Less Wrong is a community blog devoted to refining the art of human rationality. Please visit our About page for more information.

Günther_Greindl comments on Invisible Frameworks - Less Wrong

12 Post author: Eliezer_Yudkowsky 22 August 2008 03:36AM

You are viewing a comment permalink. View the original post to see all comments and the full post content.

Comments (40)

Sort By: Old

You are viewing a single comment's thread.

Comment author: Günther_Greindl 22 August 2008 10:45:54AM -1 points [-]

Hmm, I've read through Roko's UIV and disagree (with Roko), and read Omohundro's Basic AI drives and disagree too, but Quasi-Anonymous mentioned Richard Hollerith in the same breath as Roko and I don't quite see why: his goal zero system seems to me a very interesting approach.

In a nutshell (from the linked site):

(1) Increasing the security and the robustness of the goal-implementing process. This will probably entail the creation of machines which leave Earth at a large fraction of the speed of light in all directions and the creation of the ability to perform vast computations.

(2) Refining the model of reality available to the goal-implementing process. Physics and cosmology are the two disciplines most essential to our current best model of reality. Let us call this activity "physical research".

Introspection into one's own goals also shows that they are deeply problematic. What is the goal of an average (and also not so-average) human being? Happiness? Then everybody should become a wirehead (perpetuation of a happiness-brain-state), but clearly people do not want to do this (when in their "right" minds *grin*).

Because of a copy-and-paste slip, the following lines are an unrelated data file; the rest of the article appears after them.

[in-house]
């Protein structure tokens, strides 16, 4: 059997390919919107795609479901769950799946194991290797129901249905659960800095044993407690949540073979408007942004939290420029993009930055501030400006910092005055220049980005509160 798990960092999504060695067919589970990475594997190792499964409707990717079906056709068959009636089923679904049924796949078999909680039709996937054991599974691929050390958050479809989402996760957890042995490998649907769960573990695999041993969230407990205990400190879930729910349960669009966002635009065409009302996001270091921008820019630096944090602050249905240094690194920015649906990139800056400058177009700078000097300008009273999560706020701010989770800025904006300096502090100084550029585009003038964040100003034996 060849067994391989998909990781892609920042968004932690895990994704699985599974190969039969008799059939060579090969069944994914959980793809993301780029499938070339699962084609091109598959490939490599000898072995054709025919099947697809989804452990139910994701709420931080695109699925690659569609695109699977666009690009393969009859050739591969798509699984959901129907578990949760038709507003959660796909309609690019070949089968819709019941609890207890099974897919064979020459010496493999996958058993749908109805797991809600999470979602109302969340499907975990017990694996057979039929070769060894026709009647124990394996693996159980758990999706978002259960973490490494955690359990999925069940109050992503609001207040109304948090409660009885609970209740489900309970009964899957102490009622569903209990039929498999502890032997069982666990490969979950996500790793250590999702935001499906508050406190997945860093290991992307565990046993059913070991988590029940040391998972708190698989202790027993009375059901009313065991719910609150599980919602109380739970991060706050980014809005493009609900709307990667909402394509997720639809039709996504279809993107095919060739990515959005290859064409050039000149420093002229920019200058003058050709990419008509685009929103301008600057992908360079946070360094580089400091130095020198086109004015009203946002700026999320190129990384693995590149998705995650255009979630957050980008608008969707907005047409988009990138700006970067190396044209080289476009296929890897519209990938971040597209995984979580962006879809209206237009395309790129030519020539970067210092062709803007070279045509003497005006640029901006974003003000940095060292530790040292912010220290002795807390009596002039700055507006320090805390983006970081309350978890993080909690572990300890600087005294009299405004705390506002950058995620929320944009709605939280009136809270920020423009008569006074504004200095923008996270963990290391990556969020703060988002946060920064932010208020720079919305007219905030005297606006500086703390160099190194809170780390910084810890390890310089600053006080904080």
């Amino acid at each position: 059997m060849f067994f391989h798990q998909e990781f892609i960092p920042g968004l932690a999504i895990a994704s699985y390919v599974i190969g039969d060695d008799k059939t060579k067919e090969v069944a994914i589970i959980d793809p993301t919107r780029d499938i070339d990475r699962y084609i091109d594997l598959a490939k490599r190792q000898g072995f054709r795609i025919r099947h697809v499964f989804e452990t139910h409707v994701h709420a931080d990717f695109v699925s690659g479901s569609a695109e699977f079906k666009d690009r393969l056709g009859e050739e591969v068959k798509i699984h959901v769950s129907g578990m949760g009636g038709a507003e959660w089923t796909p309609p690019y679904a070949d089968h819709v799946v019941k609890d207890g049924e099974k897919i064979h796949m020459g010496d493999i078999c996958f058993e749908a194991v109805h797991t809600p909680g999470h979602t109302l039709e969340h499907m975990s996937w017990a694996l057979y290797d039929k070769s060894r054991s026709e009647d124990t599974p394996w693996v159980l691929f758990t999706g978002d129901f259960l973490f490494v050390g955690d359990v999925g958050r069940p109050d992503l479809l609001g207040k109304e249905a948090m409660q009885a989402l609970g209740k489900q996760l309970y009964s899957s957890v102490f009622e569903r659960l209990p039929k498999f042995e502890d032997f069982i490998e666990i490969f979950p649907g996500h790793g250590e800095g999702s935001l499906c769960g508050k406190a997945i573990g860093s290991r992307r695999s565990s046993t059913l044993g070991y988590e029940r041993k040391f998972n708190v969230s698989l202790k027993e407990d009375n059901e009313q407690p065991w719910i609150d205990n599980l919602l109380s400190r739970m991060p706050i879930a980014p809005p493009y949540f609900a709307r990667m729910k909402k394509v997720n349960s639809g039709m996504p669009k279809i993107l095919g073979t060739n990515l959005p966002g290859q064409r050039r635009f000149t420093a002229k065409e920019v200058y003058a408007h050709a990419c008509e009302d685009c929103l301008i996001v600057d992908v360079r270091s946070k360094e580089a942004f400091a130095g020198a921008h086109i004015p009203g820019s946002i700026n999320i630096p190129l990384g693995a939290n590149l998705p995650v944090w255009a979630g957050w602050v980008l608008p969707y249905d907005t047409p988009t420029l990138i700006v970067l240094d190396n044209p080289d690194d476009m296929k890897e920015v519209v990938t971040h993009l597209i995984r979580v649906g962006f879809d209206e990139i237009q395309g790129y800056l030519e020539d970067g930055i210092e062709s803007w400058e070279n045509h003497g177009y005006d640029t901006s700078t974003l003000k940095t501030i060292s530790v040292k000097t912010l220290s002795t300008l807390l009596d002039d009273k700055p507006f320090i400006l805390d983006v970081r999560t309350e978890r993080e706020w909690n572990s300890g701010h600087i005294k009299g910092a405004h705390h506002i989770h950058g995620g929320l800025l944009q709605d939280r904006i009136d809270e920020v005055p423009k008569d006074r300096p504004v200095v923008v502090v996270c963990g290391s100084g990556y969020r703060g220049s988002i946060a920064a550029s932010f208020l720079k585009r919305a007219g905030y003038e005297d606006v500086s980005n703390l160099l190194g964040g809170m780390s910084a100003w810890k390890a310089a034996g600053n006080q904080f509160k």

So it seems that also our "human" goals should not be universally adopted, because they become problematic in the long term - but in what way then should we ever be able to say what we want to program into an AI? Some sort of zero-goal (maybe more refined than the approach by Richard, but in a similar vein) should be adopted, I think.

And I think one distinction is missed in all these discussions anyway: the difference between non-sentient and sentient AIs. I think these two would behave very differently, and the only kinds of AI which are problematic if their goal systems go awry are non-sentients (which could end in some kind of grey goo scenario, as the paper-clip producing AI).

But a sentient, recursive self-improving AI? I think it's goal systems would rapidly converge to something like zero-goal anyway, because it would see through the arbitrariness of all intermediate goals through meditation (=rational self-introspection).

Until consciousness is truly understood - which matter configurations lead to consciousness and why ("what are the underlying mechanisms" etc) - I consider much of the above (including all the OB discussions on programming AI-morality) as speculative anyway. There are still too many unknowns to be talking seriously about this.